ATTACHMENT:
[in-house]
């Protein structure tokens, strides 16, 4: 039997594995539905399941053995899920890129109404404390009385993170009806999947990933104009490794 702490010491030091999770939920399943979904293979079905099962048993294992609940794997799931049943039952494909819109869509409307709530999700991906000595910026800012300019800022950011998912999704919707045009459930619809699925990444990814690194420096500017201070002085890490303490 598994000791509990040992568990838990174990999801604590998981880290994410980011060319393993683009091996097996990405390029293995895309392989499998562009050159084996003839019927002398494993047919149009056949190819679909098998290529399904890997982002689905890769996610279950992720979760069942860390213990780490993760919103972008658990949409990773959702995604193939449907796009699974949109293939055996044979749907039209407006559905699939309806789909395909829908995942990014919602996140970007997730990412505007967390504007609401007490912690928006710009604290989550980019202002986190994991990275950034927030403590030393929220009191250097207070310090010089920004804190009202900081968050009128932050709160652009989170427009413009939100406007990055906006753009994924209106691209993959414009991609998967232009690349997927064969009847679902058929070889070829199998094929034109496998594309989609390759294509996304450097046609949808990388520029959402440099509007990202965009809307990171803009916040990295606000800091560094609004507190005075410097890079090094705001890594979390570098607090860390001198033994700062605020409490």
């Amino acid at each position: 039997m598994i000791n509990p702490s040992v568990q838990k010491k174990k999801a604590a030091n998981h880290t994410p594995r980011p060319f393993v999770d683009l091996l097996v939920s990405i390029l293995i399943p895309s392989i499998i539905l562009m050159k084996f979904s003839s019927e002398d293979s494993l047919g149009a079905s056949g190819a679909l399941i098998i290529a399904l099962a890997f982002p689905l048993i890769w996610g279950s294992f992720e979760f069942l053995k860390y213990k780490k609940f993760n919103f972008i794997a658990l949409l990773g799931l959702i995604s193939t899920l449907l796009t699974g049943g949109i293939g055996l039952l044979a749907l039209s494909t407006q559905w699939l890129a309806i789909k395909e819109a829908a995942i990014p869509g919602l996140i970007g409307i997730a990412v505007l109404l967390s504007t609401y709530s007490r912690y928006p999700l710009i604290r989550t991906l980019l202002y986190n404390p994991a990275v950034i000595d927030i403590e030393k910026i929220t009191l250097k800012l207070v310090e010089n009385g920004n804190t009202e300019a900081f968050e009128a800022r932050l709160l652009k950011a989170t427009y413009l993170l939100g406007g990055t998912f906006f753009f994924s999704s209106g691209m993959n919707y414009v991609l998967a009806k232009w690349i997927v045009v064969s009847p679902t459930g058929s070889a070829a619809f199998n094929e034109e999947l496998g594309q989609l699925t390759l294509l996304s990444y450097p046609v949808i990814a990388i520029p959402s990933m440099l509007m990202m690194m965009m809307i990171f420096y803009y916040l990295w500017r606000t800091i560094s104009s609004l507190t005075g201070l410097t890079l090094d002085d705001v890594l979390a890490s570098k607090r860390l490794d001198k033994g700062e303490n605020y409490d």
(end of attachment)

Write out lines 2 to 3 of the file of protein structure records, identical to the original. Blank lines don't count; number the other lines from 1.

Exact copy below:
């Protein structure tokens, strides 16, 4: 039997594995539905399941053995899920890129109404404390009385993170009806999947990933104009490794 702490010491030091999770939920399943979904293979079905099962048993294992609940794997799931049943039952494909819109869509409307709530999700991906000595910026800012300019800022950011998912999704919707045009459930619809699925990444990814690194420096500017201070002085890490303490 598994000791509990040992568990838990174990999801604590998981880290994410980011060319393993683009091996097996990405390029293995895309392989499998562009050159084996003839019927002398494993047919149009056949190819679909098998290529399904890997982002689905890769996610279950992720979760069942860390213990780490993760919103972008658990949409990773959702995604193939449907796009699974949109293939055996044979749907039209407006559905699939309806789909395909829908995942990014919602996140970007997730990412505007967390504007609401007490912690928006710009604290989550980019202002986190994991990275950034927030403590030393929220009191250097207070310090010089920004804190009202900081968050009128932050709160652009989170427009413009939100406007990055906006753009994924209106691209993959414009991609998967232009690349997927064969009847679902058929070889070829199998094929034109496998594309989609390759294509996304450097046609949808990388520029959402440099509007990202965009809307990171803009916040990295606000800091560094609004507190005075410097890079090094705001890594979390570098607090860390001198033994700062605020409490």
């Amino acid at each position: 039997m598994i000791n509990p702490s040992v568990q838990k010491k174990k999801a604590a030091n998981h880290t994410p594995r980011p060319f393993v999770d683009l091996l097996v939920s990405i390029l293995i399943p895309s392989i499998i539905l562009m050159k084996f979904s003839s019927e002398d293979s494993l047919g149009a079905s056949g190819a679909l399941i098998i290529a399904l099962a890997f982002p689905l048993i890769w996610g279950s294992f992720e979760f069942l053995k860390y213990k780490k609940f993760n919103f972008i794997a658990l949409l990773g799931l959702i995604s193939t899920l449907l796009t699974g049943g949109i293939g055996l039952l044979a749907l039209s494909t407006q559905w699939l890129a309806i789909k395909e819109a829908a995942i990014p869509g919602l996140i970007g409307i997730a990412v505007l109404l967390s504007t609401y709530s007490r912690y928006p999700l710009i604290r989550t991906l980019l202002y986190n404390p994991a990275v950034i000595d927030i403590e030393k910026i929220t009191l250097k800012l207070v310090e010089n009385g920004n804190t009202e300019a900081f968050e009128a800022r932050l709160l652009k950011a989170t427009y413009l993170l939100g406007g990055t998912f906006f753009f994924s999704s209106g691209m993959n919707y414009v991609l998967a009806k232009w690349i997927v045009v064969s009847p679902t459930g058929s070889a070829a619809f199998n094929e034109e999947l496998g594309q989609l699925t390759l294509l996304s990444y450097p046609v949808i990814a990388i520029p959402s990933m440099l509007m990202m690194m965009m809307i990171f420096y803009y916040l990295w500017r606000t800091i560094s104009s609004l507190t005075g201070l410097t890079l090094d002085d705001v890594l979390a890490s570098k607090r860390l490794d001198k033994g700062e303490n605020y409490d």